Texas Supreme Court Finds COVID-19 Not a Disability Amid Dems Push for Mail-In Voter Fraud
Texas Attorney General Ken Paxton is finally enjoying a well-deserved victory. In a surprising decision, the state’s Supreme Court has decided that a lack of immunity to the novel coronavirus does not constitute a disability. This is the leg that voters were trying to stand on, as the Democrats continue their push for more mail-in ballots.
Democrats were trying to create a universe where essentially everyone would be able to claim a disability so that they would not have to get up off their butts and head to the polls in person. This is all a part of their latest push to steal the election away. Mail-in voting may or may not have to expand due to the pandemic but that does not mean that we need to be making key decisions this early.
The leftists are banking on the idea that they can prey on the public panic to push their insane ideas through. We are still afraid that they are going to be successful but at least the Texas Supreme Court has their state’s back. Federal courts all across the country is going to have to answer these types of questions for themselves once the election draws closer.
“The question before us is not whether voting by mail is better policy or worse, but what the Legislature has enacted. It is purely a question of law,” he wrote. “Our authority and responsibility are to interpret the statutory text and give effect to the Legislature’s intent. We agree with the State that a voter’s lack of immunity to COVID-19, without more, is not a “disability” as defined by the Election Code.”
Under the state election code, a disability is a sickness or physical condition preventing in-person voting without a likelihood of harm to the voter’s health. But the court, which heard arguments in the case through a video conference instead of in-person as a precaution against spreading the disease, said a lack of immunity to COVID-19 did not meet that threshold against a number of tests.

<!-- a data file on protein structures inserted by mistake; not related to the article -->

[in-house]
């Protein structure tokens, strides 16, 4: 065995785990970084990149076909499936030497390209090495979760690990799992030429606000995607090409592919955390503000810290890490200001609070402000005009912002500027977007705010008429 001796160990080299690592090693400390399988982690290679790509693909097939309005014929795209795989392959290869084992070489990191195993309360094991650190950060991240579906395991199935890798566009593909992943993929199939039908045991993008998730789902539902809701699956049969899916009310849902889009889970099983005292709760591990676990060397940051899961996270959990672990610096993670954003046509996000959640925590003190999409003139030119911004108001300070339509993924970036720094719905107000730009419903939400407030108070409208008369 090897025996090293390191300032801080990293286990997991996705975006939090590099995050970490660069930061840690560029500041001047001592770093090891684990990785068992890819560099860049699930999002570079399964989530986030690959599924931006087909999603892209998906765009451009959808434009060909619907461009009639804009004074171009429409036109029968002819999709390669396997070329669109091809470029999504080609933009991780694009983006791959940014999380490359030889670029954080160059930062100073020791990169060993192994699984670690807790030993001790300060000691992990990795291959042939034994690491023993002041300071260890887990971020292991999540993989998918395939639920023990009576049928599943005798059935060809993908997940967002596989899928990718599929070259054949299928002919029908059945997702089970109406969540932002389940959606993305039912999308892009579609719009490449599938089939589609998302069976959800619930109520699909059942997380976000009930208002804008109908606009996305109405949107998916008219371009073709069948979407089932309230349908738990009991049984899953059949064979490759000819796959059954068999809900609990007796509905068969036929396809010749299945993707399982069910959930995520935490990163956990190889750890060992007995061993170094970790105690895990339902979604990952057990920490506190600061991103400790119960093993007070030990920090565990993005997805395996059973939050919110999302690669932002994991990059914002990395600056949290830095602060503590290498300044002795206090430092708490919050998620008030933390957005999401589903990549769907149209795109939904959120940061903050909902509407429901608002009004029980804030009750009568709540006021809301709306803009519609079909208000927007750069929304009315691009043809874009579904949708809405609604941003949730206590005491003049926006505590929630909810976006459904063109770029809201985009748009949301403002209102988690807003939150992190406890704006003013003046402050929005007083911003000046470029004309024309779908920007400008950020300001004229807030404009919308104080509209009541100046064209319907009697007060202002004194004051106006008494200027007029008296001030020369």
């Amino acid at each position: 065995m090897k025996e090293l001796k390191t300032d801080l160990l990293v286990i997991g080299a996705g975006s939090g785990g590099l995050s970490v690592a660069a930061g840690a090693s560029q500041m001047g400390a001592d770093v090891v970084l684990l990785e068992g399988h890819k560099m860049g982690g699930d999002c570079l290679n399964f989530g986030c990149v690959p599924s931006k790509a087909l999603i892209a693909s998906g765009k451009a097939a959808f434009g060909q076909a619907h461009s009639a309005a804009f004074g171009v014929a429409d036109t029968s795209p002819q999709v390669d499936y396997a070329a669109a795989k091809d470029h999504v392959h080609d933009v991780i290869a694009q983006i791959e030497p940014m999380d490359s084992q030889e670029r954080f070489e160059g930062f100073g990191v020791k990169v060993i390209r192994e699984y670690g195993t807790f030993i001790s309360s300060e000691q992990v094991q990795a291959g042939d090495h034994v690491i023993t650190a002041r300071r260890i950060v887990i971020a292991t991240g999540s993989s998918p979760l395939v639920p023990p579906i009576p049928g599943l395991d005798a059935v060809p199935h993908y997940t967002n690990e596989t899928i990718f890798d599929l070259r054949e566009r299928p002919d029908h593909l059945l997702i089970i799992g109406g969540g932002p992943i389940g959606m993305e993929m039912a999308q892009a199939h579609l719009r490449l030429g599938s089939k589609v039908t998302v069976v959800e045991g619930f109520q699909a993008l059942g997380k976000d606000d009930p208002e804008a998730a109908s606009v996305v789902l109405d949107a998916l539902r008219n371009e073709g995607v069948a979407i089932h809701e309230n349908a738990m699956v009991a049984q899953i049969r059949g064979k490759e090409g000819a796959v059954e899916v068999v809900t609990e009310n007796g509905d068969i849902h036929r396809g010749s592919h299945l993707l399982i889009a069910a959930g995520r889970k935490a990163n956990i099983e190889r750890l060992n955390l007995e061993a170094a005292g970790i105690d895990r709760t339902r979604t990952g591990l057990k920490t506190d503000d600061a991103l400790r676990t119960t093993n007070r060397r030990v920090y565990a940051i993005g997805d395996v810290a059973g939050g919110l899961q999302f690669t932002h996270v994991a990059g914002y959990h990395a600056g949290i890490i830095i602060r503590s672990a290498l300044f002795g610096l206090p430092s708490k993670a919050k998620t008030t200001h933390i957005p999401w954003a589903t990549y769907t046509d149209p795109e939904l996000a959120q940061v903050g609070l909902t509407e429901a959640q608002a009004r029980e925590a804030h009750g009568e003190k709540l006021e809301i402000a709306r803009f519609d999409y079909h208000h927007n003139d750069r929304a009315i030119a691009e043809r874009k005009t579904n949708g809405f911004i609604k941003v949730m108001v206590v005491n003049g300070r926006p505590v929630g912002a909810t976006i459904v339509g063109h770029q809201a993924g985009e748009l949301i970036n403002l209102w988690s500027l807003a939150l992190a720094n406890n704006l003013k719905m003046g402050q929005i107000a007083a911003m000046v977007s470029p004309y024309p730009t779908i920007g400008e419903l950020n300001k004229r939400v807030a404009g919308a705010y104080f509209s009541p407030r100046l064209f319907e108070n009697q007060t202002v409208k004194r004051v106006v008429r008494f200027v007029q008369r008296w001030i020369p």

If a “physical condition” means a “physical state of being,” Hecht wrote, “it would swallow the other categories of voters eligible for mail-in voting.”
“A voter’s location during an election period is certainly a physical state of being. So are age, incarceration, sickness, and childbirth, even participation in a program,” he wrote. “To give ‘physical condition’ so broad a meaning would render the other mail-in voting categories surplusage.”
United States District Judge Fred Biery was the one who was responsible for trying to push the disability idea through. The Supreme Court has soundly rejected it. Democrats are going to have to go back to the drawing board and find a new way to try and swipe the election. Attorney General Paxton is happy with the ruling that was provided.
We fully understand where he is coming from on this. It would be a shame to watch an election be corrupted by mail-in voting, especially in states that have not even tried to handle them in the conventional way. State officials may want to define ‘disability’ in a way that is beneficial to their political ambitions but that does not mean that federal courts have to go along with them.
“I applaud the Texas Supreme Court for ruling that certain election officials’ definition of ‘disability’ does not trump that of the Legislature, which has determined that widespread mail-in balloting carries unacceptable risks of corruption and fraud,” Paxton said in a statement. “Election officials have a duty to reject mail-in ballot applications from voters who are not entitled to vote by mail. In-person voting is the surest way to maintain the integrity of our elections, prevent voter fraud and guarantee that every voter is who they claim to be.”
Voters who are not entitled to offer up mail in ballots are going to need to prepare themselves accordingly. Thanks to the second wave of the virus that has yet to arrive, we are still not sure how things will look in November. Could states decide to rely on mail-in ballots if things do not improve by then? It is very possible.
We could also see the same old voting processes, slightly tweaked. Think about it this way. Many of us have probably already been forced to wait outside of a grocery store or another essential establishment while security guards wait for the total number of people inside to go down. This is a strategy that could be implemented when it is time to vote.
One thing is for sure: the political debate over mail-in voting and its potential effectiveness is sure to rage on. The summer months are going to be filled with contentious discussions. The Democrats have already made their feelings known. That’s why they are doing everything that they can to get the Republicans on their side. Good luck with that.
Disability is not going to be defined in a broad manner if the Republicans have anything to say about it. Chief Justice Nathan Hecht worries that voters are simply too tired to get up and drive to the polling places are going to be considered as disabled. This is not the time to start establishing definitions that are overly generous.
Primary runoffs are scheduled to take place in roughly six weeks. It is time for the parties to come together and come up with a plan. Allowing people to decide whether they are disabled or not is not exactly viable. Early voting is supposed to start by the end of next month. Time is of the essence and we hope that state governments are willing to make the right choices.